Mich. high court returns student paper's request for police records 'back to square one'





MICHIGAN -- The state Supreme Court on Wednesday sent a student newspaper's lawsuit seeking police reports back to a lower court for further review.

The case, filed by The State News, Michigan State University's student newspaper,began after campus police denied the paper's Michigan Freedom of Information Act request for a police report involving a high-profile assault in February 2006.

"They essentially sent us back to square one," said Marty Sturgeon, general manager of The State News. "Ultimately the people who lose are the students, parents and MSU community; anybody that has a right to know what occurred when there's a crime on campus."

When MSU officials denied the News' request, they said they were keeping the record private because releasing it would inhibit the ongoing investigation and raise student privacy concerns. The State News filed a lawsuit to obtain the police reports, and during that time information about police suspects became public.

Last year, The State News successfully argued to the state appeals court that since information about the assault had already become known to the public, MSU should reconsider its FOIA denial.

In Wednesday's unanimous decision, the Supreme Court reversed the appeals court, ruling that facts that come to light after an initial FOIA decision is issued do not affect the courts' evaluation of the initial decision.

The high court did not directly rule on whether MSU police were justified in denying the News' entire request or on how much information in the police report they must release. Instead, it deferred that decision back to the lower court.

"The judges now have an obligation to go back and read the police report to see how much can be released," said Hershel Fink, attorney for The State News. "Last time, the trial judge didn't even allow a narrative of events, without any personal information, to be read."

Although the Supreme Court said events that transpire after a FOIA decision is issued do not have an effect on the request's consideration by officials, the court did leave open the door for the News to refile its FOIA request, which would force campus police to take more recent developments into account.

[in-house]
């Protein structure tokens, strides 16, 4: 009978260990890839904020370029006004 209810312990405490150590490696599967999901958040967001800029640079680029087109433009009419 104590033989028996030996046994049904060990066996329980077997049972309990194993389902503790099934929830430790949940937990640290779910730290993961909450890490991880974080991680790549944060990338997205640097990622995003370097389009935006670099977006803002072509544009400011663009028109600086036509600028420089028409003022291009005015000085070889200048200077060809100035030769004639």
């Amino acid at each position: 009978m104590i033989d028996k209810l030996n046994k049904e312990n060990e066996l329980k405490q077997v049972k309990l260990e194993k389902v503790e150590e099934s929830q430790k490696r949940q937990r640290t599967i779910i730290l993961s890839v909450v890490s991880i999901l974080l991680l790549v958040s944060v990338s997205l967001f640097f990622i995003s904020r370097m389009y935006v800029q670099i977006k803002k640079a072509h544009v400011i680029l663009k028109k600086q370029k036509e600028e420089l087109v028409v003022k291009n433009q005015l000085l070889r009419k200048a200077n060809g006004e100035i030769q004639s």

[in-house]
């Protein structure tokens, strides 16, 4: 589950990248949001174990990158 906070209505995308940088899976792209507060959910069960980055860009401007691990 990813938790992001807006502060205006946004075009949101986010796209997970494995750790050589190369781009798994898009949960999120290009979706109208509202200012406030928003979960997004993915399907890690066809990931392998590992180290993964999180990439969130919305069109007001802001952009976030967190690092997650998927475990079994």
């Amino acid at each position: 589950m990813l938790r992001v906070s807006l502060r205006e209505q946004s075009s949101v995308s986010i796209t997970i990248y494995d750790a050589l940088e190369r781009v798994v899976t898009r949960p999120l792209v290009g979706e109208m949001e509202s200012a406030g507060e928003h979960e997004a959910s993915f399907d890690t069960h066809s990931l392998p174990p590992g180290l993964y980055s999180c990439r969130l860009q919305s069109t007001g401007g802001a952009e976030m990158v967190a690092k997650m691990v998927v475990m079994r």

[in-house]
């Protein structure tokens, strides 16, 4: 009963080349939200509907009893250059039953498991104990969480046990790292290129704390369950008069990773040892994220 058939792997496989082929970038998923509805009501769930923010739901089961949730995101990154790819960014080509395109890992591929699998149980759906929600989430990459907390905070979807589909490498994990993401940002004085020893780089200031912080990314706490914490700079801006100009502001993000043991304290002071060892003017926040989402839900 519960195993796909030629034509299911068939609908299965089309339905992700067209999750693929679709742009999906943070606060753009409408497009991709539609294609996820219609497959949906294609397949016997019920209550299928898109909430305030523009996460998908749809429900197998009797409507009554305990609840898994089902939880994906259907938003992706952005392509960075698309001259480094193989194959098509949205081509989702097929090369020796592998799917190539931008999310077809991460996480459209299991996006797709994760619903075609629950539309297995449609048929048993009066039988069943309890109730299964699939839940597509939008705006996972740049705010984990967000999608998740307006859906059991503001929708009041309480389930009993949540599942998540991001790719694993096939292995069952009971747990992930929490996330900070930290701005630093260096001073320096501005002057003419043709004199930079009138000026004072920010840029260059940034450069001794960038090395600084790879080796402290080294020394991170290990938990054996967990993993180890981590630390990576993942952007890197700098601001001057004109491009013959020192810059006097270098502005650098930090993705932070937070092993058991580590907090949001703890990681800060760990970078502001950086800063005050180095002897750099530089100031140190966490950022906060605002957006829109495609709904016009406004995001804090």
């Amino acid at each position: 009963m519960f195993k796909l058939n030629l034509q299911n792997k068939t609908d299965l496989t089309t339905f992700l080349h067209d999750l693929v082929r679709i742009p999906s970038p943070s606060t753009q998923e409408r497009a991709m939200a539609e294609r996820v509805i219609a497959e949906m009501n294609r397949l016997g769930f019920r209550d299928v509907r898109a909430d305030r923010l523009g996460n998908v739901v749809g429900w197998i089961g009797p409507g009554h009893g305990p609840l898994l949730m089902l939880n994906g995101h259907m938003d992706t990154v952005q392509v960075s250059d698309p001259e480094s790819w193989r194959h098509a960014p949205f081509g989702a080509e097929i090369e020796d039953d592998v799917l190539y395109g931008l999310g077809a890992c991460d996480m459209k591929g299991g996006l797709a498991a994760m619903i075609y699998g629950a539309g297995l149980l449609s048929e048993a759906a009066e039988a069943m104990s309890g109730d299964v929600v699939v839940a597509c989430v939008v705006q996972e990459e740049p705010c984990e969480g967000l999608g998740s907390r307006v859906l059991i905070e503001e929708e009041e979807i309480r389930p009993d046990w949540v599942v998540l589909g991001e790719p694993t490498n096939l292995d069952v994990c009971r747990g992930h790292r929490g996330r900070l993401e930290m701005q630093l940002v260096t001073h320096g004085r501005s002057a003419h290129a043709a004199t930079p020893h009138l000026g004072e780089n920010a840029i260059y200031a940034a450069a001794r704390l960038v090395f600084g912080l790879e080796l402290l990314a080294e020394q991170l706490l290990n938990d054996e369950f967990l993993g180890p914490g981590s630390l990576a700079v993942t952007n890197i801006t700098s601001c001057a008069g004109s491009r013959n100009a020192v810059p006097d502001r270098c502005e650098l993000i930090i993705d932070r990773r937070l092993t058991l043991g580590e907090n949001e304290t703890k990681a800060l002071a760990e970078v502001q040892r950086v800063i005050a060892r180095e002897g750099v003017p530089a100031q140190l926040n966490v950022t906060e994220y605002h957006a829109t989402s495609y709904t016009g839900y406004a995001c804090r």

Terry Denbow*, vice president of university relations, told the News in a July 16 report that the university was pleased with the court's decision.

"We are pleased the court agreed with us that developments occurring after MSU's FOIA response are irrelevant to a court's review,"

Denbow wrote in an e-mail.

In the assault case the newspaper was trying to obtain police reports about, three people have been apprehended and have been charged in court. Although the police reports now have limited practical value to the newspaper, Sturgeon said she will press on with the lawsuit.

"It we don't continue on the lawsuit, I doubt we'll ever see any police reports from the university," Sturgeon said. "The Supreme Court has said they can't withhold the entire report, but how much they can withhold is still up in the air."

Sturgeon said campus police had been notoriously slow in releasing police reports.

"Given the nature of student newspapers, we would often just let our FOIA requests drop. But this was the last straw," Sturgeon said.

CORRECTION, 7/18: An earlier version of this article misspelled the name of Vice President of University Relations Terry Denbow. The SPLC regrets the error. Return to story


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